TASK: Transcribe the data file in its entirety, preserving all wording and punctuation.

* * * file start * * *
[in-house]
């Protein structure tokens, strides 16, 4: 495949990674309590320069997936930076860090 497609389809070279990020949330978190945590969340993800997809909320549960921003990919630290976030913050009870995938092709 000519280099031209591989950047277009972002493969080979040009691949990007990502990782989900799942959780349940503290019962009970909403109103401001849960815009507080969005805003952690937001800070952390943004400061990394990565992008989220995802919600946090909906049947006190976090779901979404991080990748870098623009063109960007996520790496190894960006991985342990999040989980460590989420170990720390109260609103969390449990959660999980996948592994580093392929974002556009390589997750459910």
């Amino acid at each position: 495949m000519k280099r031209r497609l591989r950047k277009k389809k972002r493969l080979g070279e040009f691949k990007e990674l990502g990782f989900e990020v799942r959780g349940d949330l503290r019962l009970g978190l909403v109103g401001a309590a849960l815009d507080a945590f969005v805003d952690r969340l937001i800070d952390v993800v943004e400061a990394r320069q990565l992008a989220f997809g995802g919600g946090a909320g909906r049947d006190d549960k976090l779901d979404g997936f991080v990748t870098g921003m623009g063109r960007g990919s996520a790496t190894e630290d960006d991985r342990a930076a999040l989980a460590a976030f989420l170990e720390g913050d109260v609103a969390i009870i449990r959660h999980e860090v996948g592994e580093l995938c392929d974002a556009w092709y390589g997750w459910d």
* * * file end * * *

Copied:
[in-house]
């Protein structure tokens, strides 16, 4: 495949990674309590320069997936930076860090 497609389809070279990020949330978190945590969340993800997809909320549960921003990919630290976030913050009870995938092709 000519280099031209591989950047277009972002493969080979040009691949990007990502990782989900799942959780349940503290019962009970909403109103401001849960815009507080969005805003952690937001800070952390943004400061990394990565992008989220995802919600946090909906049947006190976090779901979404991080990748870098623009063109960007996520790496190894960006991985342990999040989980460590989420170990720390109260609103969390449990959660999980996948592994580093392929974002556009390589997750459910």
């Amino acid at each position: 495949m000519k280099r031209r497609l591989r950047k277009k389809k972002r493969l080979g070279e040009f691949k990007e990674l990502g990782f989900e990020v799942r959780g349940d949330l503290r019962l009970g978190l909403v109103g401001a309590a849960l815009d507080a945590f969005v805003d952690r969340l937001i800070d952390v993800v943004e400061a990394r320069q990565l992008a989220f997809g995802g919600g946090a909320g909906r049947d006190d549960k976090l779901d979404g997936f991080v990748t870098g921003m623009g063109r960007g990919s996520a790496t190894e630290d960006d991985r342990a930076a999040l989980a460590a976030f989420l170990e720390g913050d109260v609103a969390i009870i449990r959660h999980e860090v996948g592994e580093l995938c392929d974002a556009w092709y390589g997750w459910d």